Pentagon tech chief nominee wants more upfront funding for programs

Heidi Shyu tells lawmakers the department should ‘strive to flip’ the current ratio of sustainment costs to upfront funding for tech programs.
Pentagon, Department of Defense, DOD
(DOD / Lisa Ferdinando)

The Biden administration’s nominee for the role of top technology official at the Department of Defense wants to see an overhaul of budgeting processes that could allow for more innovation and lower sustainment costs.

At a confirmation hearing Tuesday before the Senate Armed Services Committee, Heidi Shyu told Senators that extra early-stage funding for the DOD’s weapons platforms, tech projects and other systems would keep programs running and help to curtail their costs in the long term.

“Today, sustainment makes up 70% of total weapon system cost, with development and procurement making up 30%.

“DOD should strive to flip this ratio and invest more in the development of new technologies than it does in the sustainment of legacy systems,” Shyu told lawmakers.


Such a change would represent a shift in funding practices, and a move towards more agile systems development.

The technology leader was speaking alongside nominees to the posts of Air Force Secretary, Under Secretary of Defense for Research and Engineering at the DOD, and Director of Cost Assessment and Program Evaluation at the DOD.

Air Force Secretary nominee Frank Kendall agreed with Shyu, and added that for the USAF such an approach to program funding would permit greater experimentation and allow for more failures.

“Having the discipline to do the things that are necessary up front that would lower sustainment costs is critical,” he said.

Additional early-stage funding permits more agile development of modular systems, which ultimately can make it easier and cheaper to fix errors that arise at a later stage. Currently, programs run through a two-year budgetary cycle where requests need to be proposed by the DOD to Congress before they can get off the ground. At the current pace of development, military technology is often outdated by the time it is fully implemented.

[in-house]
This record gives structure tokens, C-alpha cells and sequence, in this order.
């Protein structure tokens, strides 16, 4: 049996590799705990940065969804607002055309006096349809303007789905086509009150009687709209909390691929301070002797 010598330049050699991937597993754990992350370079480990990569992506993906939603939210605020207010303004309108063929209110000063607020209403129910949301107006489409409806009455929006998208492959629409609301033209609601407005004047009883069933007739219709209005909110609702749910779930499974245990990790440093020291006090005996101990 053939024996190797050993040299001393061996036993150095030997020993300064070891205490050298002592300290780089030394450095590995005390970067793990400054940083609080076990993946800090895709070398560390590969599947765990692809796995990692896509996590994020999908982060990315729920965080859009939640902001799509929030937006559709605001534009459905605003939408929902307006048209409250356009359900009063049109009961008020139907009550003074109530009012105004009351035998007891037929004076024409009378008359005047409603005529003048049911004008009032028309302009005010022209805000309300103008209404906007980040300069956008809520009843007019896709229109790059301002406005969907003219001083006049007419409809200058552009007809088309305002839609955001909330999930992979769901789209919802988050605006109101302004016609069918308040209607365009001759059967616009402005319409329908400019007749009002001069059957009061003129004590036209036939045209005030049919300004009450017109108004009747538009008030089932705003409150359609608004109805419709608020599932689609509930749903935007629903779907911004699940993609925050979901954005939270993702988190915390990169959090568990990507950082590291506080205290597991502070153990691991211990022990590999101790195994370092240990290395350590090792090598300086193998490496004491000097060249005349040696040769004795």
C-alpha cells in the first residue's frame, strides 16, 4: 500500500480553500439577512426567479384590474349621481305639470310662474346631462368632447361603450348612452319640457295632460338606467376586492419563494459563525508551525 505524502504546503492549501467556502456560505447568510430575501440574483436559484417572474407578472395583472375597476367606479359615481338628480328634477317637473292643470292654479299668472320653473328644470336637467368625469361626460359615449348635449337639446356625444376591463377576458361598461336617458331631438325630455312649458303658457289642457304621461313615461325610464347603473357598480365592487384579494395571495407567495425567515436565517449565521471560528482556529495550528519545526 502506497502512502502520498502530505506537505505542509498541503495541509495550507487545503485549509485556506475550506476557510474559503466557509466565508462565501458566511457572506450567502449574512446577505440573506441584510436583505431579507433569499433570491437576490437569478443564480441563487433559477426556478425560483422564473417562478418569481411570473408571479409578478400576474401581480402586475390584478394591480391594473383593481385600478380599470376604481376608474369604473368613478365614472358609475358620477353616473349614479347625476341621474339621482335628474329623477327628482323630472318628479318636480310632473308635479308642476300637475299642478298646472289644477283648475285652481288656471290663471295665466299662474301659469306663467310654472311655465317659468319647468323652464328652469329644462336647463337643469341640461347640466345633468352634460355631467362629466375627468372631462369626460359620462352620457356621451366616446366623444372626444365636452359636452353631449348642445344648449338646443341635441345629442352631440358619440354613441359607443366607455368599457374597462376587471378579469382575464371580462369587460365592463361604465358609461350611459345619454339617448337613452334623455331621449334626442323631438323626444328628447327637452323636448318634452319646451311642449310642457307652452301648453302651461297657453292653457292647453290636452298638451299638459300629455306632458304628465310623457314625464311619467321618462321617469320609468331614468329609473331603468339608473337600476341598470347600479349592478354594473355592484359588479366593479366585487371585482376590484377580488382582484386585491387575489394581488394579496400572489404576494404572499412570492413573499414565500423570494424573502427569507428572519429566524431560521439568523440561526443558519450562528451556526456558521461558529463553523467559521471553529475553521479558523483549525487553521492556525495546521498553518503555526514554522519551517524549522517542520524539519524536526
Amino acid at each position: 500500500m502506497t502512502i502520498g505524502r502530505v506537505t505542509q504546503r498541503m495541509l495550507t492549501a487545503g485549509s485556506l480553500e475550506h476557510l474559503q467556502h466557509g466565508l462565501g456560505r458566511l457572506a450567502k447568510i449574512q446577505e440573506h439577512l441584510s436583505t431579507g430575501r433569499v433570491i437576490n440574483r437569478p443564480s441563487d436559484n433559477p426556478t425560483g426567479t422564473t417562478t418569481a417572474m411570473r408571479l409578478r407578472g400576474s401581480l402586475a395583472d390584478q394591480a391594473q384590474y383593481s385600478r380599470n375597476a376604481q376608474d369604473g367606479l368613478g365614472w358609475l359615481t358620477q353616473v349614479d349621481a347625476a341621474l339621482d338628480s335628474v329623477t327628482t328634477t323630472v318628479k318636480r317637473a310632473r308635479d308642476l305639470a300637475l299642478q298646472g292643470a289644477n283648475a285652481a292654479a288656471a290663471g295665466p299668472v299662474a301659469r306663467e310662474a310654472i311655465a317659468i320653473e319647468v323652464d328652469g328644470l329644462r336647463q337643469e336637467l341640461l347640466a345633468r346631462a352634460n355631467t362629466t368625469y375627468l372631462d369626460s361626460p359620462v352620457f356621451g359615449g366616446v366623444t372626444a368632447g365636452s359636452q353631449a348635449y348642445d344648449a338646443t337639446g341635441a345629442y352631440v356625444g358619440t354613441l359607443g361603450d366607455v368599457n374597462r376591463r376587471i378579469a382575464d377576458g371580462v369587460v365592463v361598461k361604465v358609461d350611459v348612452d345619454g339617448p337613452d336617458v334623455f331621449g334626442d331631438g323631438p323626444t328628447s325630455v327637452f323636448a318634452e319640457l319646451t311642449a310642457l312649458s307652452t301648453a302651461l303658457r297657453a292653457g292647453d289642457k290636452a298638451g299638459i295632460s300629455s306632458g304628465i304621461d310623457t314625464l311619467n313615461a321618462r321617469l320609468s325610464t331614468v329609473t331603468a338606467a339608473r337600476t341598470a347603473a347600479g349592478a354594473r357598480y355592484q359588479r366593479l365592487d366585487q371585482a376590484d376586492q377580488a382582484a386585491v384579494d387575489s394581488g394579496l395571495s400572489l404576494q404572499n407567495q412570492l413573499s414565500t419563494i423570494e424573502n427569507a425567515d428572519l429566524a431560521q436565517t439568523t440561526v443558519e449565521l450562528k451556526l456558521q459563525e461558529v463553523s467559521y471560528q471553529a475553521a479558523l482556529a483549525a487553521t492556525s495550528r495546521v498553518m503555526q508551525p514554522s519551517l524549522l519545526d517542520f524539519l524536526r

The two-year budgeting cycle has hit software acquisition especially hard, as code needs frequent updates to patch security flaws and bugs.

Shyu’s job, if confirmed, would be to oversee all research and engineering projects, from basic research to advanced artificial intelligence work. Shyu has a background in both tech and contracting. Previously she served as the head of acquisition, technology and logistics for the Army during the Obama administration.

Addressing lawmakers on Tuesday, Shyu also advocated for the use of rapid prototyping contracts, like Other Transaction Agreements (OTAs), which she said could be used more throughout the department to navigate around the budget cycle. According to the senior tech leader, the DOD would also benefit significantly from flexible research techniques used by the private sector, such as “plug and play”.

“There is absolutely a gap in terms of our ability to purchase tech.

“Software is ubiquitous in all of our weapons systems and we have to think about how we can develop software continuously and test it continuously,” she added.


If confirmed as Air Force Secretary, Kendall will oversee the vast, highly technical suite of programs in the Air and Space Force, from new network-of-network systems like Advanced Battle Management System to jet fighters and satellites.

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